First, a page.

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Homework Help: Integral help

  1. Apr 3, 2010 #1
    Is this integral doable at all ?

    x^4 dx / (x^2+a^2)^(3/2)

    I have tried several u-substitutions but none of them seem to make the form of the integral any simpler
  2. jcsd
  3. Apr 3, 2010 #2


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    I looks doable to me. Did you try a trig substitution like x=a*tan(t)?
  4. Apr 4, 2010 #3
    Thanks :)
    so this is how far I get:

    if x=atan(u)
    then dx=asec^2(u)du
    my numerator becomes x^4dx = a^5tan^4(u)sec^2(u)du

    since (x^2+a^2)^1/2 = asec(u)
    then my denominator will be a^3sec^3(u)

    my old limits of integration were x=0 to x=R
    new ones become u=0 to u=tan^-1(R/a)

    so my new integral is:

    integral from 0 to tan^-1(R/a) of a^2tan^4(u)cos(u)du

    unfortunately this is where I get suck again. :S I tried some kind of tan^2=sec^2-1 substitution but I couldn't figure out how to do the resulting integral either
  5. Apr 4, 2010 #4


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    Now try v=sin(u) and remember tan(u)=sin(u)/cos(u). I said it was doable. I didn't say it was easy.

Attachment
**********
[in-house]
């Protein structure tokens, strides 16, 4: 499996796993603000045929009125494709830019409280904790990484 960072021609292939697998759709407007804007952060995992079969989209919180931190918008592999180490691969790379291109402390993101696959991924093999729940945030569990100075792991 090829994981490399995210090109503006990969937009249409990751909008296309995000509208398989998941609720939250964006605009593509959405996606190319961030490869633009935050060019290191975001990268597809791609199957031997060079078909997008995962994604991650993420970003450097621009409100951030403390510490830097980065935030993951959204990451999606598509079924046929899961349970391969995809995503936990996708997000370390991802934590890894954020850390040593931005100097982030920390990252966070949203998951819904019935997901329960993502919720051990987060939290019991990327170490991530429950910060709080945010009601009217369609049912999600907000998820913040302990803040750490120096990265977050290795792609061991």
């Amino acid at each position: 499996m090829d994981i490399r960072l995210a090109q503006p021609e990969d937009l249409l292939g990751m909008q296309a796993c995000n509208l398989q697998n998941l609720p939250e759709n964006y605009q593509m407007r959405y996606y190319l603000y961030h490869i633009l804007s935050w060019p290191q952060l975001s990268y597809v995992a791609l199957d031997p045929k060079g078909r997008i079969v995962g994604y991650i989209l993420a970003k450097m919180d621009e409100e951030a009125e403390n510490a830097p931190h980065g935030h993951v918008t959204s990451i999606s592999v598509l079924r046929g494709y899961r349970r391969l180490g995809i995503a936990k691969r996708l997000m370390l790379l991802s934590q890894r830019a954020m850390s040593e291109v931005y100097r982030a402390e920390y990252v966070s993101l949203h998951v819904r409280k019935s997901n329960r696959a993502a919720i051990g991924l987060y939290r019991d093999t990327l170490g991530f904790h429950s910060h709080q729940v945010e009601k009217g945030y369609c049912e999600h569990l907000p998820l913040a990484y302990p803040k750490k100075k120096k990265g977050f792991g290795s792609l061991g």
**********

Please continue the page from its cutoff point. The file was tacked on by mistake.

6. Apr 4, 2010 #5
    So , if I let v=sinu, then dv=cosudu ---> du=dv/cosu >> tan^4ucosu = v^4dv /cos^4(u) = v^4 dv /(1-v^2)^2

    Do i now use long division to reduce the power of the denominator by one, and then solve the remainder with partial fractions?
  7. Apr 4, 2010 #6


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  8. Apr 4, 2010 #7
    Wow thank you so much!

    That was one hell of an integral..!
  9. Apr 4, 2010 #8
    x = a sinh(t) is a lot simpler. With some effort you can see the answer using mental computations, without using paper and pencil.
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